RATs: Invasion of Your Privacy

12 January 2016

When most people hear the word “RAT” they envision a large rodent that dines in dumpsters while seeking solace in sewers. For security professionals, the word , or term, RAT has an altogether different connotation. RAT, or “Remote Access Trojan”, is a form of malicious code that provides local system or network access to a remote attacker. RATs are favored highly by cyber criminals and nation states alike due to their efficacy and, in many cases, ease of deployment and management. Some key functions of RATs include:

  • Monitoring user behavior through key loggers
  • Monitoring user behavior through spyware suites
  • Providing unauthorized access to confidential, sensitive or in some cases, classified information
  • Providing access to a system’s camera for the purpose of taking snapshots or videos
  • Enabling a system’s microphone in order to hear conversations in a room or other environment
  • Taking screenshots
  • Distributing copies of themselves or other malicious code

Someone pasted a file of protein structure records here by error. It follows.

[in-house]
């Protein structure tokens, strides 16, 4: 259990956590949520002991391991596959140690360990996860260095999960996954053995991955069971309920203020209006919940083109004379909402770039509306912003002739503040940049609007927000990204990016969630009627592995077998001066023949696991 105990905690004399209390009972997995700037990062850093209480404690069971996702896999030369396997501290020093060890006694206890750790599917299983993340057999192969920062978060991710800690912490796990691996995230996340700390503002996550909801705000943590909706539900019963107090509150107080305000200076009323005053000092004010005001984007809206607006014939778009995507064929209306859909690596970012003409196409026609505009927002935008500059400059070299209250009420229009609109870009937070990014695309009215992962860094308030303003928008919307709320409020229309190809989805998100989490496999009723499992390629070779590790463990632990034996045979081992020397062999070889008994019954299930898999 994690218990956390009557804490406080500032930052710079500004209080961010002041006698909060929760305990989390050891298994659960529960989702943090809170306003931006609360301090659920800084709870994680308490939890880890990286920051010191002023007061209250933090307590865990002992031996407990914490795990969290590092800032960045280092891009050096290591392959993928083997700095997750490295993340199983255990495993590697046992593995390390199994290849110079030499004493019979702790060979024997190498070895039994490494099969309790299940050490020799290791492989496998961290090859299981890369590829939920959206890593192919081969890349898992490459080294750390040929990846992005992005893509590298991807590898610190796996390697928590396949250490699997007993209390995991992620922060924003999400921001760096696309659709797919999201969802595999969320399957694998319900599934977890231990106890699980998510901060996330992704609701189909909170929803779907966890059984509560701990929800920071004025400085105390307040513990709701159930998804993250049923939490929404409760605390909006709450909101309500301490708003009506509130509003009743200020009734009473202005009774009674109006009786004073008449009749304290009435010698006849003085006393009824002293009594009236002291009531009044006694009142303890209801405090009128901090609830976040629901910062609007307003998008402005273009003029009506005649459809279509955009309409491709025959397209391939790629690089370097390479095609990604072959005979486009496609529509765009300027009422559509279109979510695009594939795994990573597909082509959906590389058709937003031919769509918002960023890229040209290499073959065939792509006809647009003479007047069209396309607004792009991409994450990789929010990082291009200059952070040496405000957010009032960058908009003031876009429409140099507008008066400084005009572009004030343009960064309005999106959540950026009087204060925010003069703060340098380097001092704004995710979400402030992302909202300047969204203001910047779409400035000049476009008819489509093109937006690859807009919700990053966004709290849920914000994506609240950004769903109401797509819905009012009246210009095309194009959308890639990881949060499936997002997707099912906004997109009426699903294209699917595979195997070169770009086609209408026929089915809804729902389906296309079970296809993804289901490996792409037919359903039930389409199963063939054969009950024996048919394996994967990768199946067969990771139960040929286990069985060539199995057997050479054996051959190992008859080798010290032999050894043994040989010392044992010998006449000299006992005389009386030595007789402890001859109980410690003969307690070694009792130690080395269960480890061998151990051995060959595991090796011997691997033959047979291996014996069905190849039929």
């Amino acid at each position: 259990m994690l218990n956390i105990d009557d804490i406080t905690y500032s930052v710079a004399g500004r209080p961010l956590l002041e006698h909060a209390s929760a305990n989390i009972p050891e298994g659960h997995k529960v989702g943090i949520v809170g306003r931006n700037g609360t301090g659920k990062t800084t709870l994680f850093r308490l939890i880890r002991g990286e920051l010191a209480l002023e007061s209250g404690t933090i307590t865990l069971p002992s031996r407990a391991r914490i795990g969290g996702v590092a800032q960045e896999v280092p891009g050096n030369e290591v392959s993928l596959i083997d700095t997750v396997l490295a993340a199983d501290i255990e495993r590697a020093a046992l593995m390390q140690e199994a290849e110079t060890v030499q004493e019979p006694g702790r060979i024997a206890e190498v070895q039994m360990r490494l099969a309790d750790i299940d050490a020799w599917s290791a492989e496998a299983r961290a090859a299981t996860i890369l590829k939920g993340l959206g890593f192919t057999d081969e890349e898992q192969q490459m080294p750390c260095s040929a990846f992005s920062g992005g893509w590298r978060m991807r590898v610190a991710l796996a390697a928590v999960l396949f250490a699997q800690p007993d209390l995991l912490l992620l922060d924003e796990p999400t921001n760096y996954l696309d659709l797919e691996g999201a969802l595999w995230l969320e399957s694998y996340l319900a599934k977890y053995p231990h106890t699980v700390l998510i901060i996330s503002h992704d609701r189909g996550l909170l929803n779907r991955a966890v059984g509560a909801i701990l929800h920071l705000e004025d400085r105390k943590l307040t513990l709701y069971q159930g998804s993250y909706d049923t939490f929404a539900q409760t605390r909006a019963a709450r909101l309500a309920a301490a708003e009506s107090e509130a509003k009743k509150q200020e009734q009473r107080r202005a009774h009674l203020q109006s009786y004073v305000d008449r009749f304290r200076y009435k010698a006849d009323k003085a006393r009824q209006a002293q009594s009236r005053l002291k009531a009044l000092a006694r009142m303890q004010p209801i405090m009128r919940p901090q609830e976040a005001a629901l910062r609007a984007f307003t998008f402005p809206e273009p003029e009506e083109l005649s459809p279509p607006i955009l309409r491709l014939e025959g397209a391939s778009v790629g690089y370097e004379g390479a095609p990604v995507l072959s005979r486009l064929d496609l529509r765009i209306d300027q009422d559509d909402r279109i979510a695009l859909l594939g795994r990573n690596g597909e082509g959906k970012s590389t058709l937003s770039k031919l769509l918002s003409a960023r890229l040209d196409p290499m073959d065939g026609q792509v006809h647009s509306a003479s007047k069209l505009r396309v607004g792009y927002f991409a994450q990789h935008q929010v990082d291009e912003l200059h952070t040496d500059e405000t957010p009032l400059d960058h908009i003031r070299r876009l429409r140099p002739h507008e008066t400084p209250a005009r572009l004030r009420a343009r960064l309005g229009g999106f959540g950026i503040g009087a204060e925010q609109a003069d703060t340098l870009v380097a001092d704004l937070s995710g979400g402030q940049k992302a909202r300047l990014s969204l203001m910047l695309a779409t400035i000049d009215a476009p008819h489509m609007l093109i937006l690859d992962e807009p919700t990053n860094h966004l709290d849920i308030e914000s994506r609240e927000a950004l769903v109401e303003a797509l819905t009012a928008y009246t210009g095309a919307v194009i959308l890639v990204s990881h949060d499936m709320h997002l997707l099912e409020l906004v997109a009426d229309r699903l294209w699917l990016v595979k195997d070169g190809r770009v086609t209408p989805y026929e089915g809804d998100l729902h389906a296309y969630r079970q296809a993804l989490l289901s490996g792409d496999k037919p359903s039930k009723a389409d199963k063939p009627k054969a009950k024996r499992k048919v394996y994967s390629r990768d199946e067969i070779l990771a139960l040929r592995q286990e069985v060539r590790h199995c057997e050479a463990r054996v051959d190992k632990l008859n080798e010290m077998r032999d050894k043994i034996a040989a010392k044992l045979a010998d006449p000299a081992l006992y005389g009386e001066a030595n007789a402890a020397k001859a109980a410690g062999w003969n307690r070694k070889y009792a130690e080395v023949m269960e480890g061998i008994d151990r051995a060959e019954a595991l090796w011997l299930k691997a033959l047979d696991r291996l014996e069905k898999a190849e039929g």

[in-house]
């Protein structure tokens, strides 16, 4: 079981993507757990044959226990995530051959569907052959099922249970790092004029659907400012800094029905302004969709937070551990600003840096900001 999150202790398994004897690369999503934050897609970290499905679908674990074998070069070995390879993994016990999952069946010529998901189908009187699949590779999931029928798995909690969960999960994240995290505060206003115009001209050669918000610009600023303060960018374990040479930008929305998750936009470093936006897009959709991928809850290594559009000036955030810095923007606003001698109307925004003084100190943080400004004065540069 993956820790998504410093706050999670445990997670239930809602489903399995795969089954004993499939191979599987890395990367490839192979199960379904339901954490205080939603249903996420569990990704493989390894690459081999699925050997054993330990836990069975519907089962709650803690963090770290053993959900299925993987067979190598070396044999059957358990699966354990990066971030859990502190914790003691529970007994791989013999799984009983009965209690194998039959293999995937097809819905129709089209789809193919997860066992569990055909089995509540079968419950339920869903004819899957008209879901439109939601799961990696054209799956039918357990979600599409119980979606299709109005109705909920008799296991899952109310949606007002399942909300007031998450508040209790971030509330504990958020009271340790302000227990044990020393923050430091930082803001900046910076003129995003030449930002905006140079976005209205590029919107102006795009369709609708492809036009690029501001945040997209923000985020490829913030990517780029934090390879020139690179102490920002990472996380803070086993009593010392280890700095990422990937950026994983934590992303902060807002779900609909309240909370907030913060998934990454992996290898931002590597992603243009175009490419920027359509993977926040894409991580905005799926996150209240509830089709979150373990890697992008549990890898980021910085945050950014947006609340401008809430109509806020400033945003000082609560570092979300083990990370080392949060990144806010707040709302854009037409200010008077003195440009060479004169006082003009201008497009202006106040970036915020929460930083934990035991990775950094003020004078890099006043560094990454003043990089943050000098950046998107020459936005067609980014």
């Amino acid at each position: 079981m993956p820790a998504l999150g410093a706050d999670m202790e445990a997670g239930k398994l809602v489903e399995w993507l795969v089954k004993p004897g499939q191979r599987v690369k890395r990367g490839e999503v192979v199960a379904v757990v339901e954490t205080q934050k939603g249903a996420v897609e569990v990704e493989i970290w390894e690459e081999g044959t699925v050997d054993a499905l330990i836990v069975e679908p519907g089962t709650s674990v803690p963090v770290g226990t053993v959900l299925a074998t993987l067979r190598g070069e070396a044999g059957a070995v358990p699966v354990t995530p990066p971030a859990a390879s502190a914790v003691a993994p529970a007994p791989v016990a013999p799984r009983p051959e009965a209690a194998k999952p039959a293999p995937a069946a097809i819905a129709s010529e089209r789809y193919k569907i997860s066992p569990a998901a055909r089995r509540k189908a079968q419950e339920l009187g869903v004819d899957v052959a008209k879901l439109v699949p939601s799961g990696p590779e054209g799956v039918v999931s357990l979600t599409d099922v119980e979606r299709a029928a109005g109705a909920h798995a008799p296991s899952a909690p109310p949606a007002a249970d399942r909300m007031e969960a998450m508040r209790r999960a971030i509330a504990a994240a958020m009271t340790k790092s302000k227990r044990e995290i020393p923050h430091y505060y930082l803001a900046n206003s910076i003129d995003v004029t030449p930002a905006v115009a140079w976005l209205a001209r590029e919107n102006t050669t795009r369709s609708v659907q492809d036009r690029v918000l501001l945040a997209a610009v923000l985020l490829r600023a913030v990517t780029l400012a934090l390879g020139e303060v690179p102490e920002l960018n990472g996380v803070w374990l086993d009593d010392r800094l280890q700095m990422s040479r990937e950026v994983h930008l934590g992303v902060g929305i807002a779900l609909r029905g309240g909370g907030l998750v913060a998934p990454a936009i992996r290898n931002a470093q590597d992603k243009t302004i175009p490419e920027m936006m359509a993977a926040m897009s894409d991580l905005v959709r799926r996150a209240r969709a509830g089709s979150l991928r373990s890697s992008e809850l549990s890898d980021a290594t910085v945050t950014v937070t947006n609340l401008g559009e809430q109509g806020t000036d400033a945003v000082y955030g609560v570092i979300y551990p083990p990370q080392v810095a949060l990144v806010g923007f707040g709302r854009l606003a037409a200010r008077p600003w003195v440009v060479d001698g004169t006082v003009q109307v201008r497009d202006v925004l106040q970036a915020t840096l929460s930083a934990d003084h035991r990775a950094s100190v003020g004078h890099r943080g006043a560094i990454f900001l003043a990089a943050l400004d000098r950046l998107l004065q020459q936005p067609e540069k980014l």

• Manipulating files on a drive (e.g. delete, download etc.)
  • Formatting a drive

Figure 1 below depicts a RAT, DarkComet, which is for sale on an underground marketplace. In this case, the seller is offering access to version 4.0-5.3.1 Full Versions with “Extras.” DarkComet offers a variety of features including: 

  • Spy functions
  • Network functions
  • Computer Power
  • Server Actions
  • Update Server

 Though developed in 2008, DarkComet began widespread proliferation in 2012, and remains popular in cyber criminal circles to this day.

 RAT

 

In many instances a user can keep systems and environments protected from RATs by following basic information security principles. These basics include the education of personnel, patching of systems and network elements, the presence and deployment of advanced end point protection platforms, network elements such as next generation firewalls (NGFW), intrusion prevention systems (IPS), secure web and mail gateways. Furthermore, organizations must have solid risk-based threat mitigation programs, which account for people, process, and technology.

RATs can impact everything from mobile devices to laptops, desktops, and servers. Left unchecked, RATs can easily have an adverse effect on an organization’s digital footprint and shadow.